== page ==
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Feb. 2, 2022

Making Wine Approachable w/ Mark Warren & Tom Beaton, FitVine

Making Wine Approachable w/ Mark Warren & Tom Beaton, FitVine

Wondering why there was only beer and spirits, but no wine at Crossfit events and races, Mark Warren and Tom Beaton, Founders of FitVine, decided to start their own brand. With a goal of making wine more transparent and approachable, FitVine aims to “fit

Wondering why there was only beer and spirits but no wine at Crossfit events and races, Mark Warren and Tom Beaton, Founders of FitVine, decided to start their own brand. With a goal of making wine more transparent and approachable, FitVine aims to “fit into your lifestyle.” At the $15-20/bottle price point, FitVine is bringing more Gen X and Millennials into the wine category with wine that tastes good and takes away the stuffy image of the wine industry.

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Detailed Show Notes: 

  • Mark and Tom’s background
    • Met ~20 years ago, both in the tech industry and entrepreneurs
    • They have always been into wine
    • Both former athletes got into Crossfit 2 decades ago at events. They saw spirits and beer but no wine and asked, “why isn’t wine part of an active lifestyle?”
  • FitVine’s founding
    • At $15/bottle - many wines are overprocessed
    • Target a “healthy” lifestyle, and the word “fit” means how does wine fit into your lifestyle?
    • Want to have a positive impact on people’s lives - relieve stress
  • Market segment
    • Initially thought they were targeting the athletes, but quickly learned it was the significant others at the races & events, the “aspirational group” that wanted to make better choices that were FitVine’s customers
      • Gen X “yoga mom/dad,” Millennials M/F both increasing
      • DTC business has customers from early ’20s to late ’70s
      • The segment is ~85-100M Americans
    • FitVine vs. “Clean Wine” - try to be careful and not knock other wines
    • Focused on 90% of the wine market and what people are drinking with an average ~$15/bottle price point
    • Trying to establish a “go-to” brand people can trust and remove confusion for people without wine knowledge
  • Marketing
    • Targeting the average consumer who’s not wine knowledgeable and intimidated by wine
    • Trying to be more transparent and make it easier for the consumer
      • Have nutritional breakdown for all wines
      • Publishes calories, carbohydrates, sugar, alcohol
      • TTB stopped their ability to add more nutritional information (e.g., resveratrol, etc.) because it might show it as a healthy product
      • Does full lab tasting on all wines and have done competitor lab testing as well - sometimes show summary statistics (e.g., 90% less sugar than the Top 10 wines on the market)
    • They took tasting notes away not to confuse the average consumer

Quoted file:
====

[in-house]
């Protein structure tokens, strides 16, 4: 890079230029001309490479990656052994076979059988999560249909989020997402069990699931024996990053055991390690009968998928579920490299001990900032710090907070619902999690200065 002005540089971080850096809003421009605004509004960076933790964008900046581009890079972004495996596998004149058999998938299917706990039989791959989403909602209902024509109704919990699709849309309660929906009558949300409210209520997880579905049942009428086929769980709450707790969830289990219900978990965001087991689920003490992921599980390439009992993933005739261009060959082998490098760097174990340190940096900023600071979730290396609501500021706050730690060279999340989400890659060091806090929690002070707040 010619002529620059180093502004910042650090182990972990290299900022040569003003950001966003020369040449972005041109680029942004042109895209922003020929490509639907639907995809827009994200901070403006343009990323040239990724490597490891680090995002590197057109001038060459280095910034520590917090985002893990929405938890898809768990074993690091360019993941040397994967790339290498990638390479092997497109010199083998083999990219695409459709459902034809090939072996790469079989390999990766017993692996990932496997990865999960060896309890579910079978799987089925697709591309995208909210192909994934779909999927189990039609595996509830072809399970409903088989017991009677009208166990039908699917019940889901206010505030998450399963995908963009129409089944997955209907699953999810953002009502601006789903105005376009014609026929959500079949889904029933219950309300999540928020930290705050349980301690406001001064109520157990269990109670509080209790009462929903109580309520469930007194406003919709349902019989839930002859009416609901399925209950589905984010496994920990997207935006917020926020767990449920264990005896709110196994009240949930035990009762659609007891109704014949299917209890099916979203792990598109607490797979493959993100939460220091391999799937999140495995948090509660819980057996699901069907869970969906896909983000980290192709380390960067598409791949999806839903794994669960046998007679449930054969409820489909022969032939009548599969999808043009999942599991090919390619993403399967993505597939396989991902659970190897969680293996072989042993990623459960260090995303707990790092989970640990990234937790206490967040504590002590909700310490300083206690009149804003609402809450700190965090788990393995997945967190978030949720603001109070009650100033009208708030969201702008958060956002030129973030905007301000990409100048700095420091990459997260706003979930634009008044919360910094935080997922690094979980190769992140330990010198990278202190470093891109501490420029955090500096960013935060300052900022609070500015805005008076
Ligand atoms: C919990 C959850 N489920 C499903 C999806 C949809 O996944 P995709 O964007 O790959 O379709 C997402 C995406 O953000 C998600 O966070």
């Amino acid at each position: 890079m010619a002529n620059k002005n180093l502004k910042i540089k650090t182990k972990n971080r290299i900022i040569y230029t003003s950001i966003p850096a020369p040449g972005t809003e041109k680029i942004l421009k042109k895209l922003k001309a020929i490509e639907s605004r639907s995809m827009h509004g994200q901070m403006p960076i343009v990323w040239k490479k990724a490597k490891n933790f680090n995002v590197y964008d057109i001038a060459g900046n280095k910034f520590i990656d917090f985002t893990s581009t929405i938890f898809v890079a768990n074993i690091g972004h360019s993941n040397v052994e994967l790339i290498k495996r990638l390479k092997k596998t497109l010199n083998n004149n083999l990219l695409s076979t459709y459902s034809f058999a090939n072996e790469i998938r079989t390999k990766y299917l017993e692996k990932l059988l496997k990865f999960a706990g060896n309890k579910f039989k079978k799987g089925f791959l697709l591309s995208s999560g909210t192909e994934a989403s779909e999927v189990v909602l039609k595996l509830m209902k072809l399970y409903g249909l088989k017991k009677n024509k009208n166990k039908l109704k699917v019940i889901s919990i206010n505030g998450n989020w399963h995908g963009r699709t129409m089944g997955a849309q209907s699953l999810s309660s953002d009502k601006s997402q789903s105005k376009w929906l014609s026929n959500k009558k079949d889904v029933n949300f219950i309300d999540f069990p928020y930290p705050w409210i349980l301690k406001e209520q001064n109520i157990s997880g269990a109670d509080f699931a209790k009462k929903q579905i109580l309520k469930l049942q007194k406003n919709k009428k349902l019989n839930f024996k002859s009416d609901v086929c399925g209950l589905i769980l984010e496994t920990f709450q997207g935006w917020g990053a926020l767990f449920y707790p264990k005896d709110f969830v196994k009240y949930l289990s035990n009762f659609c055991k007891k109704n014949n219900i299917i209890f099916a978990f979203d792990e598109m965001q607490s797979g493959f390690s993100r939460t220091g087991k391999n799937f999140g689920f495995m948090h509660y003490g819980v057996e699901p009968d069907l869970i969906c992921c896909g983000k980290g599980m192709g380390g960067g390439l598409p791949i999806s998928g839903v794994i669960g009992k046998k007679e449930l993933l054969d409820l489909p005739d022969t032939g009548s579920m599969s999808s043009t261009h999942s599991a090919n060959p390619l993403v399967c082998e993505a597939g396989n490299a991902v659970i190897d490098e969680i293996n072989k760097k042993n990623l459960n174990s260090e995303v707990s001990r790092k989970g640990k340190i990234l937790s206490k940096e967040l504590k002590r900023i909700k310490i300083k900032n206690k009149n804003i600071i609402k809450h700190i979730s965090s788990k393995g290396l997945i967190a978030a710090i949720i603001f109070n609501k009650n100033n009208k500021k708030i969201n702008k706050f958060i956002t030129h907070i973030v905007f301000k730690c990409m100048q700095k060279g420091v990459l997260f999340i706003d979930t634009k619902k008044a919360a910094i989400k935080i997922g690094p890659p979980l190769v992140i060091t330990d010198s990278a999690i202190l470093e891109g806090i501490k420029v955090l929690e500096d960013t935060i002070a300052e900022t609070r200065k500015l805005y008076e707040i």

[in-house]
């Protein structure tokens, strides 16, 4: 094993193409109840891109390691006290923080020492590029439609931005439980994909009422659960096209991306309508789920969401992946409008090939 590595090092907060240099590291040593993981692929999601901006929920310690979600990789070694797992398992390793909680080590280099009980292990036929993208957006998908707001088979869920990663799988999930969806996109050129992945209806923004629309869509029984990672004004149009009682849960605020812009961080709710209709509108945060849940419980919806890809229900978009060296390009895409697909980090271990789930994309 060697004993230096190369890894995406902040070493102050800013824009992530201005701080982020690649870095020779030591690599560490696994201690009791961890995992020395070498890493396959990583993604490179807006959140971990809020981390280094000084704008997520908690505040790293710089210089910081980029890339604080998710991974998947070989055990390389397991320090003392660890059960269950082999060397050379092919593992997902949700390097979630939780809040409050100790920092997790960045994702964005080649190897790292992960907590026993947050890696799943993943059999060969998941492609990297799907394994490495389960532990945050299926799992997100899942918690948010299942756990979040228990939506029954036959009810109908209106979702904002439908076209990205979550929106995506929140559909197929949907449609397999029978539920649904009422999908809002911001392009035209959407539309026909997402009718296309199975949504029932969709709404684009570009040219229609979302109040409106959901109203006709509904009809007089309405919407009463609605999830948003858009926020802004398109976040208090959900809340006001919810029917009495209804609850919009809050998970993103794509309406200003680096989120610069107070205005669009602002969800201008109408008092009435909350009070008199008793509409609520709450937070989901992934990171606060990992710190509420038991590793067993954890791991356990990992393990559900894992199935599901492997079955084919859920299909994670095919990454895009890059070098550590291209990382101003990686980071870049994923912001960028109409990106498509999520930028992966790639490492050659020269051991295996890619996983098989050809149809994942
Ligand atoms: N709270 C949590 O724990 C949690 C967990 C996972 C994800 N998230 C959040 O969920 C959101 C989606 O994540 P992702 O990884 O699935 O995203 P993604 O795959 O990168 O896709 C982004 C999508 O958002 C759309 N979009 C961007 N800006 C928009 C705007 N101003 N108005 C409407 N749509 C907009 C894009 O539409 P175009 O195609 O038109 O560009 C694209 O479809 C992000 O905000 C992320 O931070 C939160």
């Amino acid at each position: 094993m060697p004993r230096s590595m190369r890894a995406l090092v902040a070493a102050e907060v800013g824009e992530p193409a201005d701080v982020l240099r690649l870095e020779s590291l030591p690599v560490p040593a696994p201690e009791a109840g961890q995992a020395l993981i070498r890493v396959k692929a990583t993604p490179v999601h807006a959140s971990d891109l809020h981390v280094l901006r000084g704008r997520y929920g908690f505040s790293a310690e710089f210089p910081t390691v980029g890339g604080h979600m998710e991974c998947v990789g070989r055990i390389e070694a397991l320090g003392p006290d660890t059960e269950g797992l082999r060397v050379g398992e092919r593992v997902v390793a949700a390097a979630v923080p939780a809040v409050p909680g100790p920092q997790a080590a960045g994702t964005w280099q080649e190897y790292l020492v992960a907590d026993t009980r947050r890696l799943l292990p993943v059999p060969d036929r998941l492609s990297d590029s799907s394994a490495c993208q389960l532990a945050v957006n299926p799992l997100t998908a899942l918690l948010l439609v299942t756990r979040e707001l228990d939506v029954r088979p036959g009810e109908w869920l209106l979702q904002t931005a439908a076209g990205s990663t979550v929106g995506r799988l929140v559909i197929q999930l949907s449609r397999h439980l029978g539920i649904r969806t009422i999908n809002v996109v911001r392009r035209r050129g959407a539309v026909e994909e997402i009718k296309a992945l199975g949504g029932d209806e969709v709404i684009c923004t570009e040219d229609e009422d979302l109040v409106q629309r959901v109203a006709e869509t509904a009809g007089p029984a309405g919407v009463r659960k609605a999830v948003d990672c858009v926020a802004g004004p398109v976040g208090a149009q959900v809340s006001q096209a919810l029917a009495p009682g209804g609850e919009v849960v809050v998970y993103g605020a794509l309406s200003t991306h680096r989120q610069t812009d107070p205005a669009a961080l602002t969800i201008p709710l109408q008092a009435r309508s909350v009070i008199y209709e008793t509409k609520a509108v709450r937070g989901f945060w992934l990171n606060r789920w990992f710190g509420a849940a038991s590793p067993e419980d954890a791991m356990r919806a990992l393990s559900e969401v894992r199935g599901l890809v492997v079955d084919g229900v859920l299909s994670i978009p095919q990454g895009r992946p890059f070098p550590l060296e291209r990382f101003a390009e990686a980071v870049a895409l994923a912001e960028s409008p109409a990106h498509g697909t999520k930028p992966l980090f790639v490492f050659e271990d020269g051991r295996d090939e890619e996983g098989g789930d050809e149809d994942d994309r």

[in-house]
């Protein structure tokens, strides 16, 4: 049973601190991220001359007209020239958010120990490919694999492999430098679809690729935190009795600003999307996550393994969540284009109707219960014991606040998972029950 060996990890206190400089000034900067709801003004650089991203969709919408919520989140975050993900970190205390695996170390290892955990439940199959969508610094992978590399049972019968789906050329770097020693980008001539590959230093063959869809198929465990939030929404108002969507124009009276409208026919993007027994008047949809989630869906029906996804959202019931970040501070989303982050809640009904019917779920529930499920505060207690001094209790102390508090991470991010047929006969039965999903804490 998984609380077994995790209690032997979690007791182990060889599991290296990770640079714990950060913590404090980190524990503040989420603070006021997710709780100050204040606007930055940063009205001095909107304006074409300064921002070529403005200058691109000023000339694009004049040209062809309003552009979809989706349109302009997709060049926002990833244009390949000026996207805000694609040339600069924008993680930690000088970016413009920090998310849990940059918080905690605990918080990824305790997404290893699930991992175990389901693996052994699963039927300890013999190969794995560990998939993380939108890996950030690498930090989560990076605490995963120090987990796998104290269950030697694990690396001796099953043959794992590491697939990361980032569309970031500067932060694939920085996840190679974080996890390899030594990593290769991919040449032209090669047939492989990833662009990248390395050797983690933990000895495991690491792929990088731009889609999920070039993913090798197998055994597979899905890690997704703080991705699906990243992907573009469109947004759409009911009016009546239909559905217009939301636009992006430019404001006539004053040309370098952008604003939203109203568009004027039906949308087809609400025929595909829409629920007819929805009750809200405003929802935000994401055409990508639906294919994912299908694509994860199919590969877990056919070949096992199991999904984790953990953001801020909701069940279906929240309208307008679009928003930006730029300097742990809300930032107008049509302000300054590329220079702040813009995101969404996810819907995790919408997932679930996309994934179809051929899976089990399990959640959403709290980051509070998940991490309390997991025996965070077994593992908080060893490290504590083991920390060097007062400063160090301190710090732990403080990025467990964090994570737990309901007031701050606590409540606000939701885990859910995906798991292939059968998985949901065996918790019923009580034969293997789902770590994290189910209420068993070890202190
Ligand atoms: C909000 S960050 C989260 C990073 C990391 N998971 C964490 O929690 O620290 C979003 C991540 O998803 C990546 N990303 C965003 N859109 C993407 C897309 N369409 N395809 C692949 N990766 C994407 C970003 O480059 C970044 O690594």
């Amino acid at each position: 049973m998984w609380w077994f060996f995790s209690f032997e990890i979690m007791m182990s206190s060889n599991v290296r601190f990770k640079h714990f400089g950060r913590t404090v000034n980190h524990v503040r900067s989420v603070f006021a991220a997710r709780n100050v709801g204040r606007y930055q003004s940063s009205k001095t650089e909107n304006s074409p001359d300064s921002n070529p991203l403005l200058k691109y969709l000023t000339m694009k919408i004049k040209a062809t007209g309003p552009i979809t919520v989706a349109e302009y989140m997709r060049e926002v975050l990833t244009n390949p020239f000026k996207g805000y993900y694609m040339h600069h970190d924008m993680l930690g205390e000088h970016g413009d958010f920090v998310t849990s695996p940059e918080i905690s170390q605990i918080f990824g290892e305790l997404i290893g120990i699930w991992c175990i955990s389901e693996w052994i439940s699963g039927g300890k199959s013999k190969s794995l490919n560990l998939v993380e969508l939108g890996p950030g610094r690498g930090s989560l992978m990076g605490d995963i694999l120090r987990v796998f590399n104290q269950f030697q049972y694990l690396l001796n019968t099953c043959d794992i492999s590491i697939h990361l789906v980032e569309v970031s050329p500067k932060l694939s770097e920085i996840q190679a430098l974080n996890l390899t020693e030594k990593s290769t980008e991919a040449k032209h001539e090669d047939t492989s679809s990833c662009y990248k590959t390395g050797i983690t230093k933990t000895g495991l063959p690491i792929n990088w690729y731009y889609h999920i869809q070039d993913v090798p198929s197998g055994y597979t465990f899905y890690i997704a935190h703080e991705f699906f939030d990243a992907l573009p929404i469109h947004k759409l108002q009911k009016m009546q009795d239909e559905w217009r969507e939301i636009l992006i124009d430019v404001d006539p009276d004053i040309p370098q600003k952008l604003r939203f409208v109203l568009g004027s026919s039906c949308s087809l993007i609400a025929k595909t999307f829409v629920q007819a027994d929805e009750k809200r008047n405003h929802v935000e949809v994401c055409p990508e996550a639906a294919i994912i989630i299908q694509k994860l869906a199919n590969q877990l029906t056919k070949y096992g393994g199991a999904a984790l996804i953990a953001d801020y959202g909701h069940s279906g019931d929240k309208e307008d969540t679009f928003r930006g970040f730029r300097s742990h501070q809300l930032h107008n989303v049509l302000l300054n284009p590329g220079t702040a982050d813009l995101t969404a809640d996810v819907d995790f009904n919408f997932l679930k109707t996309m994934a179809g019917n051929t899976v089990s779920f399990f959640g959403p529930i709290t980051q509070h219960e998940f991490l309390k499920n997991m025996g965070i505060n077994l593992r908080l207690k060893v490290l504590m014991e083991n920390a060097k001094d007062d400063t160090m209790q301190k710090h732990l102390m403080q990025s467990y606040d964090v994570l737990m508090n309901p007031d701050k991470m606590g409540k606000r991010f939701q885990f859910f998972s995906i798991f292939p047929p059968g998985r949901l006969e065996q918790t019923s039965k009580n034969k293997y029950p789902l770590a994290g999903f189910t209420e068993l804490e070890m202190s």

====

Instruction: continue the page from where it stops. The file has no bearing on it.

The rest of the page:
• Start with the wine first, then discuss the positive attributes of the wines
    • Wine often marketed as too “stuffy,” makes it intimidating
      • Want to change the approach, a higher level of YellowTail - which was easy and popular in the $5-8/bottle category
      • At $15-20, more of an investment, wine needs to be good
      • Primary differentiation is transparency - there are no more faces to the big brands/wine companies, the last one was Jess Jackson
      • Want to be very approachable - no beige chateau or river on the label
  • Products
    • Low in sugar but “full” alcohol
    • People want the alcohol in wine
    • Alcohol also impacts the taste of wine - de-alc’d wine often tastes “thin”
    • Low in tannins and histamines
      • Tannins can be added, but none for FitVine
      • High tannins are not suitable for non-seasoned wine drinkers looking for approachable wine
    • No flavor additives (e.g., Mega Purple) or other additives
    • “Triple Filtering” of wine - uses crossflow filtration that passes through 3 times (standard crossflow process)
    • Wines are not bulk wines, controlled from grape to bottle
    • Mostly Lodi fruit, sustainably raised with no pesticides
  • Production
    • 2021 - ~425k cases
    • 2022 - ~600k cases
  • Go-to-market strategy
    • Started DTC only
    • Started with social media
    • Went anywhere, people would let them pour wine (e.g., yoga studios, gyms, etc.)
      • Gave out samples and postcards to drive to the website
      • 2021 - still did >5,000 events
    • Went consumer first vs. pushing through distributors - Whole Foods called in 2016 - brought into retail in 2017 (started w/ 4-5 stores, then spread across the US)
    • 2022 - will be in 25,000 locations in the US, ~35,000 in 2023
    • Now focused on grocery stores and delivery (e.g., Instacart, Drizly, GoPuff)
    • Strong repeat buying
    • DTC offers limited-run varietals, which allows the testing of new SKUs before distribution
    • DTC has stayed level (now <10% of business), wholesale has seen significant growth
    • 2017 - had a contract with the Boston Red Sox, created single-serve 187ml glass
      • Did well, but with a multi-layered business model, was not the best use of marketing investment
  • Wine industry trends to watch
    • The Low or No alcohol wine category is challenging
    • Need a different approach to educate consumers
      • Give people more transparency around what’s in the bottle
      • Give people more information in small, easy to understand chunks
    • Growth of canned wine - believes due to being more approachable
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